As I got to the end of this gorge I then climbed 200m and ended up on a higher plain in a strong breeze. I crawled along and these were the longest 10 miles of the 2,900 I had cycled. Time for a rest day I thought, the day after tomorrow.

I got to Torrey, une ville d’un cheval, and checked into a handily placed campsite. I was mistaken about it being a campsite, I think it was an open prison with tent pitches as I was charged $28.66 by a thief who when I gently pointed out her larceny still maintained it was the correct charge and that another local site charging ten bucks less had not updated their web site. I shall investigate to see if this penitentiary is on Tripadvisor.

The next morning at Stupid O’Clock as I was lying very warm and comfortable in my sleeping bag I knew that ahead lay a massive mountain to climb. Given my weariness how would I go?

I pedalled off as dawn broke and four hours later I reached the summit at 9,600 feet (2,928m). I had started at 2085m. I had averaged 5.6 mph to get there. Now that is slow. These are the Boulder Mountains, which were not mapped until 1872. This is even after the American Civil War! The road was quiet. In total four deer ambled across the road in front of me as I drifted slowly upward and one even let me get to within 40 metres before it moved off. It was steep and quite Alpine in its appearance with the pine trees that lined the road.

An eventual amazing descent followed to another small town called Boulder. From here two more spiteful climbs of 300m and then a descent into Escalante named by the Mormons from the river named after some Spanish cleric who passed this way looking for a trail. However, with a headwind I had to pedal downhill.

In Escalante as I looked for my cabin (glamping as one of my offspring has called it) a lady drew up alongside in her Subaru and said she had passed me on the mountain a few times today and was inspired to get her bike out again….why shucks, what can I say.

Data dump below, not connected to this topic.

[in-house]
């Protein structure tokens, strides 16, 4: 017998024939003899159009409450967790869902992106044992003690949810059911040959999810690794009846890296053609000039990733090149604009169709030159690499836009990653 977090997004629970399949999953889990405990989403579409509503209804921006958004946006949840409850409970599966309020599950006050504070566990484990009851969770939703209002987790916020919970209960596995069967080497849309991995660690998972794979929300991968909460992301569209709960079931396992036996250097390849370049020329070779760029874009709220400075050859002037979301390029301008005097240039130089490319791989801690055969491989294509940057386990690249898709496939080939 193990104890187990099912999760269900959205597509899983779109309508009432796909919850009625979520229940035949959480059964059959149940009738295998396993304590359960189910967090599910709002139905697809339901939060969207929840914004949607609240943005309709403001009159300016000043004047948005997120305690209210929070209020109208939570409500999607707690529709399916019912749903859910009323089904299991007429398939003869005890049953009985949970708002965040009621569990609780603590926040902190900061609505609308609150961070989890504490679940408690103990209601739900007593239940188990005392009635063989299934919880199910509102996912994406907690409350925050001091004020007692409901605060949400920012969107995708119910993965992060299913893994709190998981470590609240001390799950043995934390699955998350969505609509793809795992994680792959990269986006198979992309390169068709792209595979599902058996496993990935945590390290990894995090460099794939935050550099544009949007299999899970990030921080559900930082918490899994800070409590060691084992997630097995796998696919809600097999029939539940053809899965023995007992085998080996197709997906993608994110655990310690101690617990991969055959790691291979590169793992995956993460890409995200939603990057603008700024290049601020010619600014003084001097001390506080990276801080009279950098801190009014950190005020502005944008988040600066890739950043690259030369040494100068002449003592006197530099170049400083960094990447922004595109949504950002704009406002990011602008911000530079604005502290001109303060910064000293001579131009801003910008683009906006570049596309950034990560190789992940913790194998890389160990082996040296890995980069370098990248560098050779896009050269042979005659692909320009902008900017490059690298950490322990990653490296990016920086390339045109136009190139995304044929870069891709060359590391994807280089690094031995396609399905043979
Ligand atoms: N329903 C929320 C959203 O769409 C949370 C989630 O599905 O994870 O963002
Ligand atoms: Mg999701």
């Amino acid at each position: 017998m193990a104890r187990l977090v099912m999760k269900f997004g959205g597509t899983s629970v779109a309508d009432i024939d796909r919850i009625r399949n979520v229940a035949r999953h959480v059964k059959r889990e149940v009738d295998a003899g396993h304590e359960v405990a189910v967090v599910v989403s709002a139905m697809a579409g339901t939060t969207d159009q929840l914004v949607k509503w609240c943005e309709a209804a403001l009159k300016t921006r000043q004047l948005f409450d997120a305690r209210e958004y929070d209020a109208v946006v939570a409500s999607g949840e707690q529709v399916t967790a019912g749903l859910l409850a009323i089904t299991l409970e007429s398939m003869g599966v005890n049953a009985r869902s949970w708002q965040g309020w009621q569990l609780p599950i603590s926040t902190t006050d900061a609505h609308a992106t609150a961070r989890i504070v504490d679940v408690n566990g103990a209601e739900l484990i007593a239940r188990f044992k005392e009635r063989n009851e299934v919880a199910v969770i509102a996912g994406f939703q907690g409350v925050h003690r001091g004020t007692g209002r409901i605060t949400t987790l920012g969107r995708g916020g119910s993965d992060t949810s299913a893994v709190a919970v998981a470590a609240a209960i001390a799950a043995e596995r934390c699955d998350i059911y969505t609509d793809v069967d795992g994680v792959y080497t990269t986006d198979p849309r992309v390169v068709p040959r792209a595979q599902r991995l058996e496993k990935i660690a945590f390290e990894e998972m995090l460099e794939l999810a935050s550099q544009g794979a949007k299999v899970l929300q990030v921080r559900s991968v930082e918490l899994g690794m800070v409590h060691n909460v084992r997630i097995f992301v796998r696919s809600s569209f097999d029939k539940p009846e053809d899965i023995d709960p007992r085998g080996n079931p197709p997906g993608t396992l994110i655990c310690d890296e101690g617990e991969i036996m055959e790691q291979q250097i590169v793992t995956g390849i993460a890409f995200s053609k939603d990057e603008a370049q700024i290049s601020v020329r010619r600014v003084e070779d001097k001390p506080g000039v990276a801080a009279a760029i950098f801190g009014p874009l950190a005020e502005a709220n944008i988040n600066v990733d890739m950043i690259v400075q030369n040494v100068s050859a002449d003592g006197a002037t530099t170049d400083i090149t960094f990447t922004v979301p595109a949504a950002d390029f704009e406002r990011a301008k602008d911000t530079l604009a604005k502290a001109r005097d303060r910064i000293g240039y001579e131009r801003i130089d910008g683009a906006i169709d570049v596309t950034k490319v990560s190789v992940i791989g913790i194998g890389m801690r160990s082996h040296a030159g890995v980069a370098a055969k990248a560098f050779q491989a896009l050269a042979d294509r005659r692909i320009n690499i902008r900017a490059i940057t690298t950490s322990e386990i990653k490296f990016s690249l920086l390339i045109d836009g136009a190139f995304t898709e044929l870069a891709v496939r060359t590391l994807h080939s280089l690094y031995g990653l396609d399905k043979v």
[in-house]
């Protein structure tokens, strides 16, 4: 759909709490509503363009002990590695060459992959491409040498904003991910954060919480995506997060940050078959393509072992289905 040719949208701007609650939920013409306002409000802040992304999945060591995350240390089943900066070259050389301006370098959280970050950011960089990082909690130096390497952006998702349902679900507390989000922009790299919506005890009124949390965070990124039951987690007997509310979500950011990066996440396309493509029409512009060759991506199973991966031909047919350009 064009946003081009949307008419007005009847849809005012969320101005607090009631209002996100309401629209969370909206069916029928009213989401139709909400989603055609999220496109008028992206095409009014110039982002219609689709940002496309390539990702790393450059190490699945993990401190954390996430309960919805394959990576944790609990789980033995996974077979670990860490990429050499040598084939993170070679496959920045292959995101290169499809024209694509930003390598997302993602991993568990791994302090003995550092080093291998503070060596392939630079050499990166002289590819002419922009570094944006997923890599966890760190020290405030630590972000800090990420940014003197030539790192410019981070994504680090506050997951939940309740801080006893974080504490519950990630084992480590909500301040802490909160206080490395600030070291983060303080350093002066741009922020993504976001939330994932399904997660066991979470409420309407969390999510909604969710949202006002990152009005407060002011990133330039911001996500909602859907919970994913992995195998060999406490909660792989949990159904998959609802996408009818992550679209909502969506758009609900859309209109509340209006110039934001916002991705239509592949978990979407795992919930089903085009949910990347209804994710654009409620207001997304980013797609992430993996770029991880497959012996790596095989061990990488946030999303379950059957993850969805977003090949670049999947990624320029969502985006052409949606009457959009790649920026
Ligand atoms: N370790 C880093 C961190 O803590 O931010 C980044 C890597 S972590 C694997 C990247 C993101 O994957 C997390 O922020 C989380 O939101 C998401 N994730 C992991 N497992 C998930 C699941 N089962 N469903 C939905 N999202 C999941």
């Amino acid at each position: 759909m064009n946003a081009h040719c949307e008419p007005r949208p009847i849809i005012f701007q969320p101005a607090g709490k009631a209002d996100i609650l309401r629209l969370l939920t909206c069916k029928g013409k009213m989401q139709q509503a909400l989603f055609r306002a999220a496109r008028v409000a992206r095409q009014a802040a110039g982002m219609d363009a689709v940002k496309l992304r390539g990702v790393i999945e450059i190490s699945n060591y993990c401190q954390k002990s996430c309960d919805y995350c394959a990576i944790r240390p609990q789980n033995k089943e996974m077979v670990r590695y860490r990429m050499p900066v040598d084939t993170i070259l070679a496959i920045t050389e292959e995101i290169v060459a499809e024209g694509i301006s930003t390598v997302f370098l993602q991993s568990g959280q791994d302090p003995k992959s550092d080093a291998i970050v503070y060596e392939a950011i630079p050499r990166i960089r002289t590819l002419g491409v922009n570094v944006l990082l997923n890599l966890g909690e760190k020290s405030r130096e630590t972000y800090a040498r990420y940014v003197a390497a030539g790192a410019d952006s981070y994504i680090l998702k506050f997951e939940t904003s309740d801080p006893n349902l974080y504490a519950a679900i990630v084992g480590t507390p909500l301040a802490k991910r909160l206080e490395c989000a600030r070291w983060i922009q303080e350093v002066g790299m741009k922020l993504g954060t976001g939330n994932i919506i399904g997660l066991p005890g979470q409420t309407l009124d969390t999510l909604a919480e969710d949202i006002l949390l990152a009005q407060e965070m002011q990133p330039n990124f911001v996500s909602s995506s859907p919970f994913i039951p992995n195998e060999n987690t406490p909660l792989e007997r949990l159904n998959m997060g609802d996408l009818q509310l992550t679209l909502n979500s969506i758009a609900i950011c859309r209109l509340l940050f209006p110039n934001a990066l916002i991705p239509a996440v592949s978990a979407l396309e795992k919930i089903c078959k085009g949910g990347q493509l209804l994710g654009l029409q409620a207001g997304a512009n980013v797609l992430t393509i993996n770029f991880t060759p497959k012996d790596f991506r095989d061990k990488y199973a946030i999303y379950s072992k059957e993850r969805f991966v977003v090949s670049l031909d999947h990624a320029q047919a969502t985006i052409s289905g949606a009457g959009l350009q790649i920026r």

Despite a fond farewell the day before then David and Sarah turned up for another farewell beer. Actually I think this will be our final farewell as they move off tomorrow as I stay. I spoke to Jack in Kansas who is doing well but I didn’t really have the heart to tell him of what lay in store for him in Colorado apart from super little resorts and amazing scenery.

45.   Work To Do (The Average White Band although the original was by the Isley Brothers)

Rest Day – September 5 2014

Escalante to Panguitch 67 miles – September 6 2014

I thought by way of a change I might run through today as it happened and some of the processes and challenges that are typical but I don’t report. I could be providing a cure for insomnia but the pictures will be nice.

However, firstly a rest day in Escalante without riding the bike was excellent – long chat with members of the family, laundry, shopping for food, cleaning and checking the bike etc. I met Ben (below), at the cabins/campsite, who is the usual twenty something American who is cycling bits of the west before he decides to settle down and make a living. ‘Finding himself’ would be the speak. He’s one of many.

Cabin (with thumb)